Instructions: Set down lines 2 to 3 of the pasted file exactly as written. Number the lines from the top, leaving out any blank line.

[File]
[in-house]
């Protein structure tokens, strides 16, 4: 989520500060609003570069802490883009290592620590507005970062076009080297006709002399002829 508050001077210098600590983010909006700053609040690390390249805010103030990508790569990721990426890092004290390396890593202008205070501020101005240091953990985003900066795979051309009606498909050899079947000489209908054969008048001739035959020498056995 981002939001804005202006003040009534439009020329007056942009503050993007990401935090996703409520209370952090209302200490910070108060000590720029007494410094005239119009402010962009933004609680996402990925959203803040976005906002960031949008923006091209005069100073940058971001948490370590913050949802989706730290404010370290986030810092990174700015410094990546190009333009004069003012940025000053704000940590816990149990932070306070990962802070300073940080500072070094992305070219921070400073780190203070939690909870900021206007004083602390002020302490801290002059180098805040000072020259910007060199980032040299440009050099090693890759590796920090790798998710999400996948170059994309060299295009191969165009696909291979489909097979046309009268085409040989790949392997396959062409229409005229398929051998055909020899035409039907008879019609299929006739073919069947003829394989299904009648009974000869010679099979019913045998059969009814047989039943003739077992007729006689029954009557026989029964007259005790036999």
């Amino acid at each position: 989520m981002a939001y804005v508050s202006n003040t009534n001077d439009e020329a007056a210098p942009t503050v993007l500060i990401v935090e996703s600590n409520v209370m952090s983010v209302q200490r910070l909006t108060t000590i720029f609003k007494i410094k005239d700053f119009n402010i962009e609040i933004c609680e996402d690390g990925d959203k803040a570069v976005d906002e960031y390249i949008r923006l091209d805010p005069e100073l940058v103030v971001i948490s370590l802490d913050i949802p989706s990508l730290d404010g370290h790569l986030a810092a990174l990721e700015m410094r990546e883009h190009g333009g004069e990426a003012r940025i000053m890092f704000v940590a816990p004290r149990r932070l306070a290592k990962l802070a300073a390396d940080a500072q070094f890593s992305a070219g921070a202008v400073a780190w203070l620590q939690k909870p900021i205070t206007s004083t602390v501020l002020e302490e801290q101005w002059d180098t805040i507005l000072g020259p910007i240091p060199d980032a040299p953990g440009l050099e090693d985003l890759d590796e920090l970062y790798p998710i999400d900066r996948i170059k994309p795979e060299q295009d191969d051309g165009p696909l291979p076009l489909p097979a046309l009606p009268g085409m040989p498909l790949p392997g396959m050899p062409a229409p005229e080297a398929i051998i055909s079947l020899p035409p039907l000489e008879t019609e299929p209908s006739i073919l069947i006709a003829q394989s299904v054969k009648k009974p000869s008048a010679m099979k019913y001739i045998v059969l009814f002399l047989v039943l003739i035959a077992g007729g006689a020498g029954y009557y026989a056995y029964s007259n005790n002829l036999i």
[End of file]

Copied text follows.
């Protein structure tokens, strides 16, 4: 989520500060609003570069802490883009290592620590507005970062076009080297006709002399002829 508050001077210098600590983010909006700053609040690390390249805010103030990508790569990721990426890092004290390396890593202008205070501020101005240091953990985003900066795979051309009606498909050899079947000489209908054969008048001739035959020498056995 981002939001804005202006003040009534439009020329007056942009503050993007990401935090996703409520209370952090209302200490910070108060000590720029007494410094005239119009402010962009933004609680996402990925959203803040976005906002960031949008923006091209005069100073940058971001948490370590913050949802989706730290404010370290986030810092990174700015410094990546190009333009004069003012940025000053704000940590816990149990932070306070990962802070300073940080500072070094992305070219921070400073780190203070939690909870900021206007004083602390002020302490801290002059180098805040000072020259910007060199980032040299440009050099090693890759590796920090790798998710999400996948170059994309060299295009191969165009696909291979489909097979046309009268085409040989790949392997396959062409229409005229398929051998055909020899035409039907008879019609299929006739073919069947003829394989299904009648009974000869010679099979019913045998059969009814047989039943003739077992007729006689029954009557026989029964007259005790036999």
């Amino acid at each position: 989520m981002a939001y804005v508050s202006n003040t009534n001077d439009e020329a007056a210098p942009t503050v993007l500060i990401v935090e996703s600590n409520v209370m952090s983010v209302q200490r910070l909006t108060t000590i720029f609003k007494i410094k005239d700053f119009n402010i962009e609040i933004c609680e996402d690390g990925d959203k803040a570069v976005d906002e960031y390249i949008r923006l091209d805010p005069e100073l940058v103030v971001i948490s370590l802490d913050i949802p989706s990508l730290d404010g370290h790569l986030a810092a990174l990721e700015m410094r990546e883009h190009g333009g004069e990426a003012r940025i000053m890092f704000v940590a816990p004290r149990r932070l306070a290592k990962l802070a300073a390396d940080a500072q070094f890593s992305a070219g921070a202008v400073a780190w203070l620590q939690k909870p900021i205070t206007s004083t602390v501020l002020e302490e801290q101005w002059d180098t805040i507005l000072g020259p910007i240091p060199d980032a040299p953990g440009l050099e090693d985003l890759d590796e920090l970062y790798p998710i999400d900066r996948i170059k994309p795979e060299q295009d191969d051309g165009p696909l291979p076009l489909p097979a046309l009606p009268g085409m040989p498909l790949p392997g396959m050899p062409a229409p005229e080297a398929i051998i055909s079947l020899p035409p039907l000489e008879t019609e299929p209908s006739i073919l069947i006709a003829q394989s299904v054969k009648k009974p000869s008048a010679m099979k019913y001739i045998v059969l009814f002399l047989v039943l003739i035959a077992g007729g006689a020498g029954y009557y026989a056995y029964s007259n005790n002829l036999i």